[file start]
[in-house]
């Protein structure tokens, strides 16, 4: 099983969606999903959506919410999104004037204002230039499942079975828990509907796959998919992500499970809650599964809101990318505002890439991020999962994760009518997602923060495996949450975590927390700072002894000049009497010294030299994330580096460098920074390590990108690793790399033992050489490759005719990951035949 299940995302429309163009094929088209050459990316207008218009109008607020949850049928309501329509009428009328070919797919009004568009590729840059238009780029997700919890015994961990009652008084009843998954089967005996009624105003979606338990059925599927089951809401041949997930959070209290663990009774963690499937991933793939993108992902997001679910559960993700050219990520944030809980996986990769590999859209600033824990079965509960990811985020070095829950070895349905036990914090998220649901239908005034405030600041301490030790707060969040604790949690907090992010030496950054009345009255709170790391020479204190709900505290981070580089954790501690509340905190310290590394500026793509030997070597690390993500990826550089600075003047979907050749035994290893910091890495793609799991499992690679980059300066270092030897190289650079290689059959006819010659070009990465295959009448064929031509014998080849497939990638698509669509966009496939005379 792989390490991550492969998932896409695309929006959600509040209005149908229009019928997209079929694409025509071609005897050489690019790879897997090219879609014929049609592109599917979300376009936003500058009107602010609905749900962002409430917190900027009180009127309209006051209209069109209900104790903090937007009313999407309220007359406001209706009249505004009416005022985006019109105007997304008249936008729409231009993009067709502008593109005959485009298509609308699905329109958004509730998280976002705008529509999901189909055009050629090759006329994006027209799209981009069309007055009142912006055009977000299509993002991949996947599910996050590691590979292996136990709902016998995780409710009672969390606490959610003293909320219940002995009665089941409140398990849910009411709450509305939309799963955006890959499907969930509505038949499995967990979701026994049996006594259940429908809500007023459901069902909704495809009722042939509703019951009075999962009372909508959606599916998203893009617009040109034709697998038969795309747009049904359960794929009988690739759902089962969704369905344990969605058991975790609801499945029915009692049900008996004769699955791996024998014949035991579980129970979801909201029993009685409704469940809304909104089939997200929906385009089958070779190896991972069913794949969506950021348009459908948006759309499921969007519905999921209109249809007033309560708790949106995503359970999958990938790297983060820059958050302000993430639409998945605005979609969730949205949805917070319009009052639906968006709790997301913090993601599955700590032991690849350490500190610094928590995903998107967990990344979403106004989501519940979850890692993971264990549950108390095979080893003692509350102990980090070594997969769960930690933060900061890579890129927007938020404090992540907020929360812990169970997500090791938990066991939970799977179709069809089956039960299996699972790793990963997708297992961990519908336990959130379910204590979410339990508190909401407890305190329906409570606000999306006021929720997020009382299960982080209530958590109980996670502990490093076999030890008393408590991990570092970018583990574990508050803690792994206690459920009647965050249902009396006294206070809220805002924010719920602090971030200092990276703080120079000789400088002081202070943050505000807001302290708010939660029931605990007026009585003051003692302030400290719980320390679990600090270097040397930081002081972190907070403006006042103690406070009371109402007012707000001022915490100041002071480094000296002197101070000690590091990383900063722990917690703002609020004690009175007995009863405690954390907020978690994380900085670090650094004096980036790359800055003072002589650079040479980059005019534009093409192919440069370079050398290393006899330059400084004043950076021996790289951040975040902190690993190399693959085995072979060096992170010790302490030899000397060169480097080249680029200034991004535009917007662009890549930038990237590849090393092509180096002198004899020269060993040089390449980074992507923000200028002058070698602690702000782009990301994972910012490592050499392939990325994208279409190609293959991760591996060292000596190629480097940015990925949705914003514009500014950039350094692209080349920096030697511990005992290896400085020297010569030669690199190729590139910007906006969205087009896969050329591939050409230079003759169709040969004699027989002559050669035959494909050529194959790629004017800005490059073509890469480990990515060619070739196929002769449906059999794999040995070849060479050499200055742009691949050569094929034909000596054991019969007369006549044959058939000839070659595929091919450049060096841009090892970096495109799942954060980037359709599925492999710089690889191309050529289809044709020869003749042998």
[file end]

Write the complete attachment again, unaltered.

[in-house]
């Protein structure tokens, strides 16, 4: 099983969606999903959506919410999104004037204002230039499942079975828990509907796959998919992500499970809650599964809101990318505002890439991020999962994760009518997602923060495996949450975590927390700072002894000049009497010294030299994330580096460098920074390590990108690793790399033992050489490759005719990951035949 299940995302429309163009094929088209050459990316207008218009109008607020949850049928309501329509009428009328070919797919009004568009590729840059238009780029997700919890015994961990009652008084009843998954089967005996009624105003979606338990059925599927089951809401041949997930959070209290663990009774963690499937991933793939993108992902997001679910559960993700050219990520944030809980996986990769590999859209600033824990079965509960990811985020070095829950070895349905036990914090998220649901239908005034405030600041301490030790707060969040604790949690907090992010030496950054009345009255709170790391020479204190709900505290981070580089954790501690509340905190310290590394500026793509030997070597690390993500990826550089600075003047979907050749035994290893910091890495793609799991499992690679980059300066270092030897190289650079290689059959006819010659070009990465295959009448064929031509014998080849497939990638698509669509966009496939005379 792989390490991550492969998932896409695309929006959600509040209005149908229009019928997209079929694409025509071609005897050489690019790879897997090219879609014929049609592109599917979300376009936003500058009107602010609905749900962002409430917190900027009180009127309209006051209209069109209900104790903090937007009313999407309220007359406001209706009249505004009416005022985006019109105007997304008249936008729409231009993009067709502008593109005959485009298509609308699905329109958004509730998280976002705008529509999901189909055009050629090759006329994006027209799209981009069309007055009142912006055009977000299509993002991949996947599910996050590691590979292996136990709902016998995780409710009672969390606490959610003293909320219940002995009665089941409140398990849910009411709450509305939309799963955006890959499907969930509505038949499995967990979701026994049996006594259940429908809500007023459901069902909704495809009722042939509703019951009075999962009372909508959606599916998203893009617009040109034709697998038969795309747009049904359960794929009988690739759902089962969704369905344990969605058991975790609801499945029915009692049900008996004769699955791996024998014949035991579980129970979801909201029993009685409704469940809304909104089939997200929906385009089958070779190896991972069913794949969506950021348009459908948006759309499921969007519905999921209109249809007033309560708790949106995503359970999958990938790297983060820059958050302000993430639409998945605005979609969730949205949805917070319009009052639906968006709790997301913090993601599955700590032991690849350490500190610094928590995903998107967990990344979403106004989501519940979850890692993971264990549950108390095979080893003692509350102990980090070594997969769960930690933060900061890579890129927007938020404090992540907020929360812990169970997500090791938990066991939970799977179709069809089956039960299996699972790793990963997708297992961990519908336990959130379910204590979410339990508190909401407890305190329906409570606000999306006021929720997020009382299960982080209530958590109980996670502990490093076999030890008393408590991990570092970018583990574990508050803690792994206690459920009647965050249902009396006294206070809220805002924010719920602090971030200092990276703080120079000789400088002081202070943050505000807001302290708010939660029931605990007026009585003051003692302030400290719980320390679990600090270097040397930081002081972190907070403006006042103690406070009371109402007012707000001022915490100041002071480094000296002197101070000690590091990383900063722990917690703002609020004690009175007995009863405690954390907020978690994380900085670090650094004096980036790359800055003072002589650079040479980059005019534009093409192919440069370079050398290393006899330059400084004043950076021996790289951040975040902190690993190399693959085995072979060096992170010790302490030899000397060169480097080249680029200034991004535009917007662009890549930038990237590849090393092509180096002198004899020269060993040089390449980074992507923000200028002058070698602690702000782009990301994972910012490592050499392939990325994208279409190609293959991760591996060292000596190629480097940015990925949705914003514009500014950039350094692209080349920096030697511990005992290896400085020297010569030669690199190729590139910007906006969205087009896969050329591939050409230079003759169709040969004699027989002559050669035959494909050529194959790629004017800005490059073509890469480990990515060619070739196929002769449906059999794999040995070849060479050499200055742009691949050569094929034909000596054991019969007369006549044959058939000839070659595929091919450049060096841009090892970096495109799942954060980037359709599925492999710089690889191309050529289809044709020869003749042998």